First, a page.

restlessness, panting, increased salivation and stiffness when
moving. This can soon progress to muscle twitching and spasms,
pyrexia (high fever) and death. Contact your veterinarian if you are
concerned that your pet is developing eclampsia.
This condition is characterized by bloody diarrhea and/or vomiting.
There are many causes of hemorrhagic enteritis ranging from a change
in diet to stress to intestinal obstruction. Contact your
veterinarian if you observe blood in the stool, if the vomiting or
diarrhea persists beyond 6-12 hours or if your pet becomes less
responsive or weak.
Also called heart attack, cardiac failure, and cardiac
insufficiency. How do you recognize if your pet is experiencing
As dogs age, they may suffer from a
condition called congestive heart failure (CHF) which may affect
either the left, right or both sides of the heart. The condition is
often undiagnosed until collapse occurs. Other signs of this
condition include coughing, difficulty breathing, bluish
discoloration of the tongue (and other mucous membranes), decreased
stamina and exercise intolerance.
A “heart attack” – or when the dog
collapses – is often preceded by exercise or excitement. The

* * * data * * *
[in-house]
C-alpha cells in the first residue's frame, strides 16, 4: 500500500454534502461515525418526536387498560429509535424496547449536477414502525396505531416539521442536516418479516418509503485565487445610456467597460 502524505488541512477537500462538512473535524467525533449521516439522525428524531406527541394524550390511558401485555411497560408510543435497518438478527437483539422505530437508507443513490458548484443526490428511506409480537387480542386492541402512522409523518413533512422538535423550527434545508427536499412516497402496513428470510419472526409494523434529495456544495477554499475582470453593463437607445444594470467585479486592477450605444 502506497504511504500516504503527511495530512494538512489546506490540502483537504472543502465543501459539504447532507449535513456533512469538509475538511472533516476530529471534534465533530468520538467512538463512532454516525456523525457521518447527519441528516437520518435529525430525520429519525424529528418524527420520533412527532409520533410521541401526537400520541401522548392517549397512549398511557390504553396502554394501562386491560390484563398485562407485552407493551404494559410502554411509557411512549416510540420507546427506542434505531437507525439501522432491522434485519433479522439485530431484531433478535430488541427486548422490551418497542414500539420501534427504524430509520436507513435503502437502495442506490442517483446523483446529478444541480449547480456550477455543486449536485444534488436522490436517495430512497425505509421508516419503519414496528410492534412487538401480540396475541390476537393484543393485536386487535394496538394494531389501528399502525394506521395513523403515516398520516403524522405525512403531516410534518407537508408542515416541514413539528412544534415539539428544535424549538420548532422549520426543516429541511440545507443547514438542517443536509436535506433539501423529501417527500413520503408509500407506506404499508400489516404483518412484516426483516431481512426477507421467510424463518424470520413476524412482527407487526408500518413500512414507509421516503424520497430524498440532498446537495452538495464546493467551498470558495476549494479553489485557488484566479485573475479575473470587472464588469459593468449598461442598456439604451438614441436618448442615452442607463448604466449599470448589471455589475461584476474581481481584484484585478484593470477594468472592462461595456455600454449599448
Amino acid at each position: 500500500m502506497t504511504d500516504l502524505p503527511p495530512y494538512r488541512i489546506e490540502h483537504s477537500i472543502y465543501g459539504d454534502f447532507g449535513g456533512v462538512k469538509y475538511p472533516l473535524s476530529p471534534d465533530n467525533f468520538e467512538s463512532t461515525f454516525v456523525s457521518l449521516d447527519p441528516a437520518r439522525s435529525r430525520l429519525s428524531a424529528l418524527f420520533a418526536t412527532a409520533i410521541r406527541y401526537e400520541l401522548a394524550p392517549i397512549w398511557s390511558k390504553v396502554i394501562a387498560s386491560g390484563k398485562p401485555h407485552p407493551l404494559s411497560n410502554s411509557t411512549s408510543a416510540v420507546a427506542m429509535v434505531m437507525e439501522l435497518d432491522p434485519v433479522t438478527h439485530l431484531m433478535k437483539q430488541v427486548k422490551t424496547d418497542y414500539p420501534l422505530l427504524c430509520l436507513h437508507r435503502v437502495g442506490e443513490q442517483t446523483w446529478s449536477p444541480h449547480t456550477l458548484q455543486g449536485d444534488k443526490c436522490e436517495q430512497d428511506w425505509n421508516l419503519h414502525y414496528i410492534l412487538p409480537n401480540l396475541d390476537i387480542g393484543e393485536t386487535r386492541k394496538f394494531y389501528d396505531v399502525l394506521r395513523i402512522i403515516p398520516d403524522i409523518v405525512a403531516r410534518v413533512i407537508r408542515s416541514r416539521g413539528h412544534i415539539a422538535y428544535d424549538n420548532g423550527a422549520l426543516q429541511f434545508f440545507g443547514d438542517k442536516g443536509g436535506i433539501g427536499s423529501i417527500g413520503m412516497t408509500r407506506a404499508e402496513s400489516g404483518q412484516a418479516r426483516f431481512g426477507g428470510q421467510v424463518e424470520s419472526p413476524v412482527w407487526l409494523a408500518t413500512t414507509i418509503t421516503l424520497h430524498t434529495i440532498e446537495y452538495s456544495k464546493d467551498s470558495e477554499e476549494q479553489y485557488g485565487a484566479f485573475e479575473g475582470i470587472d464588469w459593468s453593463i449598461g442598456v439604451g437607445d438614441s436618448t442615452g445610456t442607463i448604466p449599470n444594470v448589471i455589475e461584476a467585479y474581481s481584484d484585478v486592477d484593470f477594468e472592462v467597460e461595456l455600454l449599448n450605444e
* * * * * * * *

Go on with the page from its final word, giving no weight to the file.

inefficient heart is unable to pump blood fast enough and there is a
severe lack of oxygen to the muscles and brain, which results in
If you observe any of these signs,
contact your veterinarian immediately.
This can happen at any time in warm, humid weather. Most frequently
it is the result of dogs left in cars in hot weather with too little
ventilation. The signs are excessive panting, lethargy and distress.
Unconsciousness can quickly follow.
When do injuries become an emergency? This will be determine by the
type and extent of wounds and may be difficult to tell without
medical tests. Any penetrating wound to the chest or abdomen and
virtually any injury involving the eye should be regarded as an
emergency. Injuries to the head or causing difficulty breathing
should also be treated as emergencies.
Poisoning of any sort will be
regarded as an emergency. If you see your dog ingest a suspicious
substance, call your veterinarian. Your pet will most often lick,
swallow or contact toxic materials without your knowledge. Clinical
signs are variable: vomiting, diarrhea, collapse, skin damage due to
caustic substances, etc. Seek veterinary care as soon as possible to
help reduce the spread and further damage of toxins to your pet.
Unconsciousness or collapse.
This may occur with or
without seizure activity. It often occurs without warning, e.g.
sudden heart failure or following a blow on the head etc. Collapse
should always be treated as a medical emergency.
What should I do in an
Keep calm and try not to panic. By doing so, you will be able
to answer any questions from your veterinarian and help your pet
Contact your veterinarian. Explain what has happened and
follow the advice given.
Keep your dog warm and as quiet as possible
Keep your pet as still as possible when moving to reduce the
risk of further injury to limbs or spine.
Carry out any procedures (first aid) advised by your
Transport your dog safely to the veterinarian as directed.